We’ve gotten terrible about giving others our undivided attention. We can’t go a few minutes without checking our emails, texts, or voice mails—even when we’re engaged in a conversation, meeting, or event.
Once I was in a meeting with the Mayor of Washington DC and 4 of the 7 people contributing to the conversation were texting. I have no idea the value of their texting. Maybe they were engaged in meaningful actions, but the behavior has become so normal that no one at the meeting thought it was odd. Not even the mayor, who talked around the texting.
The next time someone, especially a student, is trying to talk to you, stop what you’re doing and turn towards them. Put your hands down and look them in the eyes and listen to them. If you’re outside and wearing sunglasses, take them off. If your day is so busy that you can’t even focus your thoughts on what they’re saying, try repeating their words in your head. It’s a great technique that forces you to be there in that moment and to listen. Abraham Lincoln used to do something very similar.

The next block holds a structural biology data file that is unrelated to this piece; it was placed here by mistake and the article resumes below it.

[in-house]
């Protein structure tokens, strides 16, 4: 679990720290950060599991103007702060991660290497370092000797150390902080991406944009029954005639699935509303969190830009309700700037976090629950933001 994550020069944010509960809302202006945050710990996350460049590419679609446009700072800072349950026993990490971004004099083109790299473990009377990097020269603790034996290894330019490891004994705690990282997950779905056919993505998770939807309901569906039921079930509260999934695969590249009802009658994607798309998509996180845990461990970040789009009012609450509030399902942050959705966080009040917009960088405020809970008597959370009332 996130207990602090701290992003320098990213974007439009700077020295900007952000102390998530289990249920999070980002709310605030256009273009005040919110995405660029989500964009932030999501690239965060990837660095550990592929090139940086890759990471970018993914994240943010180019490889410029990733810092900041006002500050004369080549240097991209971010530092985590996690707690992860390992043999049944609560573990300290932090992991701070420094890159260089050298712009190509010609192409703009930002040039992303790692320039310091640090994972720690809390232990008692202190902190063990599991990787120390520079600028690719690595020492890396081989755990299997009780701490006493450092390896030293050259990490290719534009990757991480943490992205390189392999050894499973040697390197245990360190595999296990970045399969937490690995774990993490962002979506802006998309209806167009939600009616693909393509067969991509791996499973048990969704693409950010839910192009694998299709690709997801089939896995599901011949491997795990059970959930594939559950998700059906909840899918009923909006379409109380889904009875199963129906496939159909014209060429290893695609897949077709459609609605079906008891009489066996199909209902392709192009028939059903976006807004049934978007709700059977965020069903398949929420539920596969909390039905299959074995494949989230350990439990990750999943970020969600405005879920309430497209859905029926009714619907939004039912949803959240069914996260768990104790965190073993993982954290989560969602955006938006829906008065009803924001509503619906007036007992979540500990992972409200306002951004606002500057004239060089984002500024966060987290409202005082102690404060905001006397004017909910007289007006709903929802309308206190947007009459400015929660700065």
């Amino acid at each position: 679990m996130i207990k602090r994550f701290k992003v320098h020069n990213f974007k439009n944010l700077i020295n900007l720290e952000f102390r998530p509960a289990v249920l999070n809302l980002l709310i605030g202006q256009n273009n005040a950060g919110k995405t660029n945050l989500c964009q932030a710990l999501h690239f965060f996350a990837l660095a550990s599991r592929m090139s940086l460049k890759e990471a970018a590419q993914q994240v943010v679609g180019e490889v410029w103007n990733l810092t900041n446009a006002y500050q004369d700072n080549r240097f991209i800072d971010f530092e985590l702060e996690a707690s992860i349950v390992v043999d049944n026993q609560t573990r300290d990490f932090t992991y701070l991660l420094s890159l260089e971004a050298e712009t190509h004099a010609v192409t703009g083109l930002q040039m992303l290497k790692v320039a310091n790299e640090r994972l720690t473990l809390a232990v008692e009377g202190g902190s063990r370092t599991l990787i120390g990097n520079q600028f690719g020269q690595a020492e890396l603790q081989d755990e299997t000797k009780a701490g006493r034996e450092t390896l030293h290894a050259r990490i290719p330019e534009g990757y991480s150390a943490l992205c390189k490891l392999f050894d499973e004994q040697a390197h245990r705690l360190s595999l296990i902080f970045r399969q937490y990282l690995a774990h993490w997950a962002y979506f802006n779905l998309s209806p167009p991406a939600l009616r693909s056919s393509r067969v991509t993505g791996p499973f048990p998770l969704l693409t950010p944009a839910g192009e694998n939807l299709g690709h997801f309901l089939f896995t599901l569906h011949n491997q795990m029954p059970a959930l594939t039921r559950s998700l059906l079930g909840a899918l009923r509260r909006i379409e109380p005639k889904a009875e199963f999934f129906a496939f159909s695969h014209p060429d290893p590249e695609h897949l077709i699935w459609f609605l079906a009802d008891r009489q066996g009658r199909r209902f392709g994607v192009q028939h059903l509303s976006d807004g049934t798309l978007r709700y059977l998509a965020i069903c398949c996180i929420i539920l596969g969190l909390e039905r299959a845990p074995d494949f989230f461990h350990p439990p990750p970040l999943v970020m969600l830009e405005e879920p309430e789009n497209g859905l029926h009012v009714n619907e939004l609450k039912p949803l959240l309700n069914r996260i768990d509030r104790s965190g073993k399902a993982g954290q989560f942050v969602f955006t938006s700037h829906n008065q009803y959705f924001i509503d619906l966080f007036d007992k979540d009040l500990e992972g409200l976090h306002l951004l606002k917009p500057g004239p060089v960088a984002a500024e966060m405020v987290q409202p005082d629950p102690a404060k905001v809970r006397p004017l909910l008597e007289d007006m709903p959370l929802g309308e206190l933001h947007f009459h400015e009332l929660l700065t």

We have to do more than just say we care. We have to prove it. Today, when someone needs you to hear them, give them your undivided attention. Not a little bit of it—all of it. Every time you do, you’re proving to that person that, “You matter that much.”